While most discussions of the impact of automation on jobs have focused on blue collar and professional jobs, two recent articles have raised interesting and important questions about the impact of technology on the future of management jobs.
In Here’s How Managers Can Be Replaced By Software, Devin Fidler describes a prototype management tool (“iCEO”) that supervised a research project for a Fortune 50 client by coordinating the work of contract workers automatically.
iCEO routed tasks across 23 people from around the world, including the creation of 60 images and graphs, followed by formatting and preparation. We stood back and watched iCEO execute this project. We rarely needed to intervene, even to check the quality of individual components of the report as they were submitted to iCEO, or spend time hiring staff, because QA and HR were also automated by iCEO. (The hiring of oDesk contractors for this project, for example, was itself an oDesk assignment.)
With just a few hours of upfront task definition, the iCEO software managed the entire project over several weeks and created a 124 page report on the production of graphene. Fidler is optimistic that future iterations of iCEO will be quite capable of substituting for middle management:
While management is an information-intensive activity, APIs (or software interfaces), are making it ever easier for computers to effectively route and track work projects…Our iCEO prototype points to a not-too-distant future in which these APIs will not only manage simple processes, but also help conceptualize and oversee an endless variety of projects — functions traditionally performed by management.
Peter Reinhart’s Replacing Middle Management with APIs identifies the same kind of threat to middle management jobs in “platform” applications like Uber and Instacart that use software to automate the distribution of work to humans. He argues
The software layer between the company and their armies of contractors eliminates a huge amount of middle management, and creates a worrisome disconnect between jobs that will be automated, and jobs of increasing leverage and value.
The Uber driver and Instacart shopper have no upward career path into higher paying supervision and management jobs because those jobs do not exist at those companies. The workers also have no social interaction with people in those positions who might mentor them or recommend them for such positions at other companies.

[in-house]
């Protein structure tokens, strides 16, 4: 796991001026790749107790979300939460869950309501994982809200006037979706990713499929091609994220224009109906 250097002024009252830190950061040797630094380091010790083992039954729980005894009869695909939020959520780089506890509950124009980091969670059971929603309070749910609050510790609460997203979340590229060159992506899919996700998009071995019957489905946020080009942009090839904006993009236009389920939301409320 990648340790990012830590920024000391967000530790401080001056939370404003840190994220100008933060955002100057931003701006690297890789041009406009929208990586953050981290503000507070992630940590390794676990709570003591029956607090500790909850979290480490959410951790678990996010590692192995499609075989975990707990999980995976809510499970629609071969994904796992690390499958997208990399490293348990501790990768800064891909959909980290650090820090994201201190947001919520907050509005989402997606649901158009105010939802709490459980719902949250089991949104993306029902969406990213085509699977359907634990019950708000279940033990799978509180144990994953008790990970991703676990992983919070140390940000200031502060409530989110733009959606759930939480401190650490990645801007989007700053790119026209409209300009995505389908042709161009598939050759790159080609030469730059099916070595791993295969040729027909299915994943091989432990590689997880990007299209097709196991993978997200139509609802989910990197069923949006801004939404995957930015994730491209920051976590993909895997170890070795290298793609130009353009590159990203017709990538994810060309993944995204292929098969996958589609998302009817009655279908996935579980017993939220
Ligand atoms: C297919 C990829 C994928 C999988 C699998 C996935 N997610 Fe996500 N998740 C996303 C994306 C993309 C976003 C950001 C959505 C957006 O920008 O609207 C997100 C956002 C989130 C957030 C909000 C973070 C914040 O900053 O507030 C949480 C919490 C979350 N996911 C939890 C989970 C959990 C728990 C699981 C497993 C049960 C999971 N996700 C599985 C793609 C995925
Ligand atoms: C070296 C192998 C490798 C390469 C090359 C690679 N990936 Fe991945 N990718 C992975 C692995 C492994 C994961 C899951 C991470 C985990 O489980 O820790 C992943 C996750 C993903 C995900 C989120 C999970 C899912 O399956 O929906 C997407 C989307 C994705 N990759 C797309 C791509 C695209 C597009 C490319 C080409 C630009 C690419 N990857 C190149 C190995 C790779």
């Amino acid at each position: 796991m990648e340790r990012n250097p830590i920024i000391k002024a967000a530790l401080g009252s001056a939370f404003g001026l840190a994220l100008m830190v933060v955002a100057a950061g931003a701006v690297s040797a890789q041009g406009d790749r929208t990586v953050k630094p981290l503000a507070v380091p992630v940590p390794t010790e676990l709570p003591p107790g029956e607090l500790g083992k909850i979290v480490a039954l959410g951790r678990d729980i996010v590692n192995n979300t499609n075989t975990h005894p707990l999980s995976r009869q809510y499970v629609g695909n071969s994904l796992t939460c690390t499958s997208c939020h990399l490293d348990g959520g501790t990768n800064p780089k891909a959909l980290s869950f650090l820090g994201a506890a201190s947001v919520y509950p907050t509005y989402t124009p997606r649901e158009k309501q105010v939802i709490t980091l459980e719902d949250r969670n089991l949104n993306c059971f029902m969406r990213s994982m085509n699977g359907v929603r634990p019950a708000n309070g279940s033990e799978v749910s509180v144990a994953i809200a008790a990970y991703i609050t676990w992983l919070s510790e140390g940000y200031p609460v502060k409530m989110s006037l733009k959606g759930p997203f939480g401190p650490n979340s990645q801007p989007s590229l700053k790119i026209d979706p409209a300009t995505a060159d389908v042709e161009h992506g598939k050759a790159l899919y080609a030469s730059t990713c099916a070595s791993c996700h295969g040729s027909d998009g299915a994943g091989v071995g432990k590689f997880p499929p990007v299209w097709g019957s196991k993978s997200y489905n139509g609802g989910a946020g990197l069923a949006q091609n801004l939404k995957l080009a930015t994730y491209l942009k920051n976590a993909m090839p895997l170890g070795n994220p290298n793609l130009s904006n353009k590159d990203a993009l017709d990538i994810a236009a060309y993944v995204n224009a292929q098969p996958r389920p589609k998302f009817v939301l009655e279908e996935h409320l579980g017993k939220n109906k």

Drivers are opting into a dichotomous workforce: the worker bees below the software layer have no opportunity for on-the-job training that advances their career, and compassionate social connections don’t pierce the software layer either. The skills they develop in driving are not an investment in their future. Once you introduce the software layer between “management” (Uber’s full-time employees building the app and computer systems) and the human workers below the software layer (Uber’s drivers, Instacart’s delivery people), there’s no obvious path upwards.
From Uber’s perspective, task assignment and supervision are delegated to the software, and performance evaluation is delegated to the customer reputation system. So even if Uber does employ hundreds of thousands of drivers (before shifting to self-driving cars), it does so without creating any middle class supervisory and management positions.
In addition to this kind of direct substitution of software that performs management functions, it’s important to note that another major threat to management jobs is the elimination of front line workers themselves as they are replaced by automation. For example, in a decade or so, when most customer service reps are replaced by AI’s using natural language, all the supervisory and management positions in call centers will be eliminated as well.
When confronted with concerns about technological unemployment, many people identify some jobs that “will never be replaced by a machine” and then feel free to disregard the risk. The job of “manager” is often put in this category. But as Fidler and Reinhart warn, management and supervisory jobs are not immune to technological progress. And these jobs make up about 10% of US employment, at wages 1.7 times the average wage — the core of our classic middle class jobs.